New court could help keep mentally ill from jail

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A new mental health court is being established in Hillsborough County to keep jails from becoming repositories for the mentally ill.

Teen mom Violet Hinrichs pled guilty to trying to kill her baby, but was ultimately sent to a group home - not prison - after multiple mental evaluations.

After pleading guilty, she changed her mind, saying she did not understand what she was agreeing to. Soon after, she was found incompetent.

After a series of mental evaluations, delays, and more evaluations, Hinrichs was sent to a group home. A specialty court court have alleviated some of the headache associated with cases like hers.

Judge Greg Holder says the new system will mean positive changes for the Hillsborough County courthouse.

"Unfortunately our jails and our prisons have become a depository for those Floridians who have significant mental health issues and that's not justice," Judge Holder said.

Under the leadership and vision of Hillsborough Chief Judge Ronald Ficarrotta, a new mental health court will be launched.

Ficarrotta says it's the court of the future and hopes to have it open within a year's time.

Defendants with mental issues won't just be locked up, rather, they will be evaluated and get the treatment they need.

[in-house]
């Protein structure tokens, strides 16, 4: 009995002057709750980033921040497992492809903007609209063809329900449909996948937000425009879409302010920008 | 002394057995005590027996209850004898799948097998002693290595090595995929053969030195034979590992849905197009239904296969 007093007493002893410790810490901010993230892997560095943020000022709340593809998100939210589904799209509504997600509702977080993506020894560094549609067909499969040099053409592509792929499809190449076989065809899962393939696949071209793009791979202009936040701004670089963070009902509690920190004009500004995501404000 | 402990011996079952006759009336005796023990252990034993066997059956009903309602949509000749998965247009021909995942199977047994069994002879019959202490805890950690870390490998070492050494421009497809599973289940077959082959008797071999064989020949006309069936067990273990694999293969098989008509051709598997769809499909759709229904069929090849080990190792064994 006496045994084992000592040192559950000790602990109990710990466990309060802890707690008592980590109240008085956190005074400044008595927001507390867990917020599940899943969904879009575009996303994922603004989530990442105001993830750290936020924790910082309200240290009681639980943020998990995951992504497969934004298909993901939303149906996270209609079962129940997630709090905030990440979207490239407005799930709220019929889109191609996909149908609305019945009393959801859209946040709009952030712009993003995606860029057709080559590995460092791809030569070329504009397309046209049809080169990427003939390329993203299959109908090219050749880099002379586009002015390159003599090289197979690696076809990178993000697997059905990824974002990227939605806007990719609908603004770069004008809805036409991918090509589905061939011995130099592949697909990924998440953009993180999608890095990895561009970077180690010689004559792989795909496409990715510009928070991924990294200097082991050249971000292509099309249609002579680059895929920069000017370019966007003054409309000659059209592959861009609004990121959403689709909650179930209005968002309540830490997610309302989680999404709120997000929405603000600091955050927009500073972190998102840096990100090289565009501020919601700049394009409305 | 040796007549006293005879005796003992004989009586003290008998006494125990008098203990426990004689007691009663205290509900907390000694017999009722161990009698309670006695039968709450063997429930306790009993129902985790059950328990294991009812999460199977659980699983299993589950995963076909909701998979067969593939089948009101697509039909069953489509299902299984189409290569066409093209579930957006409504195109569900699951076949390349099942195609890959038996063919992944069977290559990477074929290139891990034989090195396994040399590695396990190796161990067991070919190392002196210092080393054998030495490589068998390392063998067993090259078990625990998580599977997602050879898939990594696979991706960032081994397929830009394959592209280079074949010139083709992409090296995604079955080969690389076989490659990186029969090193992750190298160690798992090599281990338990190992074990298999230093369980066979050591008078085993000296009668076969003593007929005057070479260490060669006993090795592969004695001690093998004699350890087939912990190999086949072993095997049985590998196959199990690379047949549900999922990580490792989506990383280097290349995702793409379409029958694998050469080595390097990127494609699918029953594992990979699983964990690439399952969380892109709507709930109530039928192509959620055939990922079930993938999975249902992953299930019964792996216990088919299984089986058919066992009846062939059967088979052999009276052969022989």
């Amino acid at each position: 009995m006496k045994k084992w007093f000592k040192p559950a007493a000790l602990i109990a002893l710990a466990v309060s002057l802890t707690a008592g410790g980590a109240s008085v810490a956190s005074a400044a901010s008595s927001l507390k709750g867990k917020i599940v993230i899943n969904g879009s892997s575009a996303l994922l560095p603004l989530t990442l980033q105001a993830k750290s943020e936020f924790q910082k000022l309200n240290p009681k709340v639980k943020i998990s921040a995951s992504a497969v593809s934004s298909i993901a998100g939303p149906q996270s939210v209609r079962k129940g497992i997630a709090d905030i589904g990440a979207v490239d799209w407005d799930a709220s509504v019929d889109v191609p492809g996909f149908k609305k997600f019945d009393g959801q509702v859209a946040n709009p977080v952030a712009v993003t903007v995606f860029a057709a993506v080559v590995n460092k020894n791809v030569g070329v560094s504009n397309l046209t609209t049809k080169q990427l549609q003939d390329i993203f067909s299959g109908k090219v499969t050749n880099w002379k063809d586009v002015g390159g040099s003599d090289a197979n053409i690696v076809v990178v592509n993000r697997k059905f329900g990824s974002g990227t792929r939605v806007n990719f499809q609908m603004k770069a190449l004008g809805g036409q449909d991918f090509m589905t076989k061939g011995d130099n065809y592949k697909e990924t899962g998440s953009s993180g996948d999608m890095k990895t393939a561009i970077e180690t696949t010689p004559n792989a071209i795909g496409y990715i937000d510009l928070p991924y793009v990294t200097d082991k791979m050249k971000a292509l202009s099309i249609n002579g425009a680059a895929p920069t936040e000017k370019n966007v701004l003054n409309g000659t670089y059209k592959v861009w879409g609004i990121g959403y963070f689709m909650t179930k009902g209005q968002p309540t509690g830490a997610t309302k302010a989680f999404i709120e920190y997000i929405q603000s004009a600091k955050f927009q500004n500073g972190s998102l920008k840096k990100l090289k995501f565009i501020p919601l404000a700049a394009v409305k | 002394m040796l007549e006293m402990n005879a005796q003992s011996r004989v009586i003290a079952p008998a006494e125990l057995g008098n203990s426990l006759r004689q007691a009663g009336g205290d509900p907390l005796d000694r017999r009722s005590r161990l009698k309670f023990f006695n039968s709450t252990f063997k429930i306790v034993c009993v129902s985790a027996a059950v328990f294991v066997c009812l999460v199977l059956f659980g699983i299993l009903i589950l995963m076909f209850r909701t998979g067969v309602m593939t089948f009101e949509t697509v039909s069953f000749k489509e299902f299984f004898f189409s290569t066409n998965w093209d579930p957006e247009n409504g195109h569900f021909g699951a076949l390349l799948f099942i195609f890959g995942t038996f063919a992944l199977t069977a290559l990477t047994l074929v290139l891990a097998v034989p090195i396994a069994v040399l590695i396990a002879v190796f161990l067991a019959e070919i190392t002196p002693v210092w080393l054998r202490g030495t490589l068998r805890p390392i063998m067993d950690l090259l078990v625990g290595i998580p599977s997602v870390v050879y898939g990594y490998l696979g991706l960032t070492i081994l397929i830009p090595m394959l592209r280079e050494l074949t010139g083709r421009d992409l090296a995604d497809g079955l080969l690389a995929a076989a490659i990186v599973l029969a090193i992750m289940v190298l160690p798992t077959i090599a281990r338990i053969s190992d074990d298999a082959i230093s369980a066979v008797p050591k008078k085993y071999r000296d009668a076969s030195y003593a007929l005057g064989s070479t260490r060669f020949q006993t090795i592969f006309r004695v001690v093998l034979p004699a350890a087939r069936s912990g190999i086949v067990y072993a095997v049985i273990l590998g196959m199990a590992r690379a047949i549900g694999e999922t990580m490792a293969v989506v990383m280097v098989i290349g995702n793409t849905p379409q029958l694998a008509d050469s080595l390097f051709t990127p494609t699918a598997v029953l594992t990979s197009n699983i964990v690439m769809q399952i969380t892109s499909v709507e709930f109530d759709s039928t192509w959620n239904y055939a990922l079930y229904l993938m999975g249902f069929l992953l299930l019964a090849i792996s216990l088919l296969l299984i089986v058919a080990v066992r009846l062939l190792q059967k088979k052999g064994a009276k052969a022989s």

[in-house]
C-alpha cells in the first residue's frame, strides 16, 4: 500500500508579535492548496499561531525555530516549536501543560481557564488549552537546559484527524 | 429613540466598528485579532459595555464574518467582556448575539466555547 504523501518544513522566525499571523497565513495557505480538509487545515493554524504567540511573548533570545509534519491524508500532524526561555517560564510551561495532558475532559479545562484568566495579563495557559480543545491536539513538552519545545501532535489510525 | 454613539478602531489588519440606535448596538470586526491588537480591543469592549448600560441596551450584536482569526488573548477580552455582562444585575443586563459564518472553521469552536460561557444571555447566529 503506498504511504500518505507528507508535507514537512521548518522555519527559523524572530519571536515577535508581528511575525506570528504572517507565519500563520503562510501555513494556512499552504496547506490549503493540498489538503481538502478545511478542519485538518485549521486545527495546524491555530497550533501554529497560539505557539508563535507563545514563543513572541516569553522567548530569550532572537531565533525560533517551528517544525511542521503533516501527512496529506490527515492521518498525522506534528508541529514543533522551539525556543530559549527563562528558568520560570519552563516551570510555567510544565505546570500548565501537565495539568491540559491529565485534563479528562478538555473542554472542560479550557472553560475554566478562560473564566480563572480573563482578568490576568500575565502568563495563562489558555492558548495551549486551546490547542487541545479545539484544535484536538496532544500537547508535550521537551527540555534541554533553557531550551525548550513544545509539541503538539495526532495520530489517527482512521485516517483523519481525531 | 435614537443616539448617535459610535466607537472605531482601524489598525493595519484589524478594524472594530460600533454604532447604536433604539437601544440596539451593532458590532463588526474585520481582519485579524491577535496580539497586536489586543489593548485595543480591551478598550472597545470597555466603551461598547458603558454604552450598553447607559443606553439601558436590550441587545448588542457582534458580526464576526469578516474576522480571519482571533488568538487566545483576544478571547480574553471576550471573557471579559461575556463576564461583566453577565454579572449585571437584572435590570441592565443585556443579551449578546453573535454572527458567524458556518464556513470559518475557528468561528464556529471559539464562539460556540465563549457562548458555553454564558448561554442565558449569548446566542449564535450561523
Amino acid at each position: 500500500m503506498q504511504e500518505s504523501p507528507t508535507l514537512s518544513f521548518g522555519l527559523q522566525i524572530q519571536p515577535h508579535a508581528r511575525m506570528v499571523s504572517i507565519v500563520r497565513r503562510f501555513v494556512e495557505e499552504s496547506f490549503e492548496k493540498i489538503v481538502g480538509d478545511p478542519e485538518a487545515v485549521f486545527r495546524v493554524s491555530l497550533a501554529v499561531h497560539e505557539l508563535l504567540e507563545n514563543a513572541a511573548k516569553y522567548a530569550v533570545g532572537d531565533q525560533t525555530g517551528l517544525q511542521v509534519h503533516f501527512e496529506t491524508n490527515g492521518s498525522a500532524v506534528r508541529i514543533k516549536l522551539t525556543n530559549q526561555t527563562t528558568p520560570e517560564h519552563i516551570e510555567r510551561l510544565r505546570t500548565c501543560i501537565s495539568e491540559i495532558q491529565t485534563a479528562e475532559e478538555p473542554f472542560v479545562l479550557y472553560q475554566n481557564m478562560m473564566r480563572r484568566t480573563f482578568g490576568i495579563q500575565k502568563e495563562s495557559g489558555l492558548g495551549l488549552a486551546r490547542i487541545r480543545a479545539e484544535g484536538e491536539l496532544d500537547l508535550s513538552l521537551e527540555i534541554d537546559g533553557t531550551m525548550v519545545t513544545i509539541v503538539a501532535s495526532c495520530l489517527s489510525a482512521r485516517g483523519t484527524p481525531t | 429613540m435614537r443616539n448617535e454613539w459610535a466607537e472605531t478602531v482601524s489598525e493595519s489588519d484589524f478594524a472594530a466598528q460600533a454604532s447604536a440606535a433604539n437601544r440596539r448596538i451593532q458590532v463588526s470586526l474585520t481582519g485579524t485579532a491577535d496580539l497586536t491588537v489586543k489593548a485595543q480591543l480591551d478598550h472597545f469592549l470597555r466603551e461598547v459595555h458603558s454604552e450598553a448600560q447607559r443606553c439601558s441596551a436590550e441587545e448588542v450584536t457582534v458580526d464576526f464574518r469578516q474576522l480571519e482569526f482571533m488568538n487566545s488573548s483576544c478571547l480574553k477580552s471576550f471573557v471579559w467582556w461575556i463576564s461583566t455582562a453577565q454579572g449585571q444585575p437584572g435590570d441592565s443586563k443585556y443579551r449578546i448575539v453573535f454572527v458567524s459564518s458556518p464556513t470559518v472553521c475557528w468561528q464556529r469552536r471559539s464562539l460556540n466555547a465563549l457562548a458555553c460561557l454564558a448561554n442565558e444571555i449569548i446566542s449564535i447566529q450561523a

"We're talking about medication, we're talking about therapy, we're talking about individual and group meeting with psychiatrist to try to get to the root of the problem," said Judge Holder.

Hillsborough Public Defender Julie Holt said the new court will mean good things for her clients. She fought to get more money from lawmakers for mental health issues and got it: $300,000 dollars worth.

"We should have something in the criminal justice system that is a support net for individuals with mental health issues so that you can make them successful," said Holt.

In another courthouse success, Judge Holder's veterans treatment court has been nationally recognized after operating for less than two years.

"These people need treatment and, again, these funds will be the first step," Holder said.

His veteran's court was recently selected by the Department of Justice to be the model for other courts across the country.

Instead of locking people up for crimes, the vets will get treatment.

"More specifically, is it drug abuse. If its mental health issues, domestic violence, what are true triggers?" Holder said. "Our goal is to keep people out of prison not put people in prison."